In an interesting development, Airbnb has announced a partnership with expense-account giant Concur which will integrate Airbnb rentals into Concur's TripLink system starting this fall. This means that business travelers will be able to book directly with Airbnb, and have receipts and details automatically flow into their expense account system.
Airbnb is aggressively trying to gain market share in the business travel market, and have already created a business-specific travel portal allowing employees to search for properties that are deemed to have the necessary amenities for business travelers, such as privacy and wifi. Concur has already seen Airbnb travel on expense accounts quadruple annually since 2010, and approximately 10% of Airbnb's customers are already traveling for business.
What does this mean for you?
This partnership obviously makes a lot of sense for both Airbnb and Concur, but among our contingent of points and miles lovers, you're probably scoffing as you read this and saying to yourself that there's no way in the world that you would stay at Airbnb on business in lieu of your friendly neighborhood hotel chain. That was my initial reaction as well - by staying at hotel chains while on business, that allows me to earn points that I can use on vacations, and that's an extremely valuable perk especially for those that travel week-in and week-out.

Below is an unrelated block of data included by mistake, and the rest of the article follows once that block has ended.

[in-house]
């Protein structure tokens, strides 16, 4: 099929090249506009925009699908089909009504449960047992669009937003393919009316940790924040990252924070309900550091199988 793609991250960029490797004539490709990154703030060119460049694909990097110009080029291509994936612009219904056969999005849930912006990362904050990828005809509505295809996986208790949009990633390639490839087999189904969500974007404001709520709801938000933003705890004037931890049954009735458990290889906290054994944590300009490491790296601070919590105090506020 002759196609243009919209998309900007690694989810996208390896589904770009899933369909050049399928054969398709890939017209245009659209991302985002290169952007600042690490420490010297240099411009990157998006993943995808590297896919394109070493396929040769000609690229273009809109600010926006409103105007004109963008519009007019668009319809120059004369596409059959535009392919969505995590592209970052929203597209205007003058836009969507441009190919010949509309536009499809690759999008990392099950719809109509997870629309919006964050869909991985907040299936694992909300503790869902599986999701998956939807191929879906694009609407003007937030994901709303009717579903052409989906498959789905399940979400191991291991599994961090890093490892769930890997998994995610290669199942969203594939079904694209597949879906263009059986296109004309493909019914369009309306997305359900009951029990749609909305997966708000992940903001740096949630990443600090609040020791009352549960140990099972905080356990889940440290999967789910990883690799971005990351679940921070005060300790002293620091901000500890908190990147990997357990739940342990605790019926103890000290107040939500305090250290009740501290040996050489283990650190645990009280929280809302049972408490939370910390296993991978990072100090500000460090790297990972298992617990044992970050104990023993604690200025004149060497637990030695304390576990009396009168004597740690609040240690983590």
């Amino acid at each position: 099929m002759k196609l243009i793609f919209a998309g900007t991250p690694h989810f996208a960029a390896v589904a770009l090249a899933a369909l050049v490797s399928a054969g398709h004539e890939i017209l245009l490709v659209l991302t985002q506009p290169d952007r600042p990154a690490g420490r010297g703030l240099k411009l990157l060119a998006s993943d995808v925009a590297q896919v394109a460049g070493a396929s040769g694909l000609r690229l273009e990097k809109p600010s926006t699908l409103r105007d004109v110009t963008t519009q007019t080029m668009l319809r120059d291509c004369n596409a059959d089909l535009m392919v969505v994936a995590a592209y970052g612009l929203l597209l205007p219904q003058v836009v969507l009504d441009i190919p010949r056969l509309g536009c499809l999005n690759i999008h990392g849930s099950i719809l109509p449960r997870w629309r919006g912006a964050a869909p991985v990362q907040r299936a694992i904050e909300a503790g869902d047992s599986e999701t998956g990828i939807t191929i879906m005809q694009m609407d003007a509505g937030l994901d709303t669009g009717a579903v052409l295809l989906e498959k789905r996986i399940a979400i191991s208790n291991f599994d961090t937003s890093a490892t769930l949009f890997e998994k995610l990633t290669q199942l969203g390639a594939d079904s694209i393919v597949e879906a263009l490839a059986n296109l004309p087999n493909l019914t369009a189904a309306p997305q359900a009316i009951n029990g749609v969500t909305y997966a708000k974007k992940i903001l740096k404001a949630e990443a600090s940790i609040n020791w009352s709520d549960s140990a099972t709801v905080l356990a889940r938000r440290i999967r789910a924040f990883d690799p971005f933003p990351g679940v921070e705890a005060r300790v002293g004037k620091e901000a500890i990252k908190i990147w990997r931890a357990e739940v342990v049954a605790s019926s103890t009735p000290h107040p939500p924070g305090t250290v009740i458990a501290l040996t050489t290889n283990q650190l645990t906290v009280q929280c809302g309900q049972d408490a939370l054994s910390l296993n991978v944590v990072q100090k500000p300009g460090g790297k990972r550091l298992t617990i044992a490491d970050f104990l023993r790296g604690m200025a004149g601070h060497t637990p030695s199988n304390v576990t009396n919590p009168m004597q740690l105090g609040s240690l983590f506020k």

But this view could change in the not-so-distant future if a couple things were to happen. First, if Airbnb rolled out a serious loyalty program which earned points of equivalent value to those of hotel chains, that could start to really sway people. In effect, Airbnb would be its own hotel chain, with more properties to choose from than all of the other chains combined. And while many people, including myself, hoard hotel points for use on aspirational stays, that would work with Airbnb as well which has huge villas and mansions all over the world for rent.
Second, many corporate travel policies either place hard caps on the cost of lodging by location, or some form of a floating cap based on price differential from the lowest cost option of a minimum quality. If Airbnb rentals are some day pooled together with other hotels, it's likely that there will be an option on Airbnb that can be booked at a much lower price than traditional hotel options. At some point, the corporate bean counters will take note, and could change policies to drive travel toward Airbnb to realize some of those savings.
Either way, it will be interesting to see how this plays out. If Airbnb is successful in consistently providing a quality, low-cost option, this could have a big impact on business travel in the future.
What are your thoughts on this partnership, and do you think it will eventually impact business travel?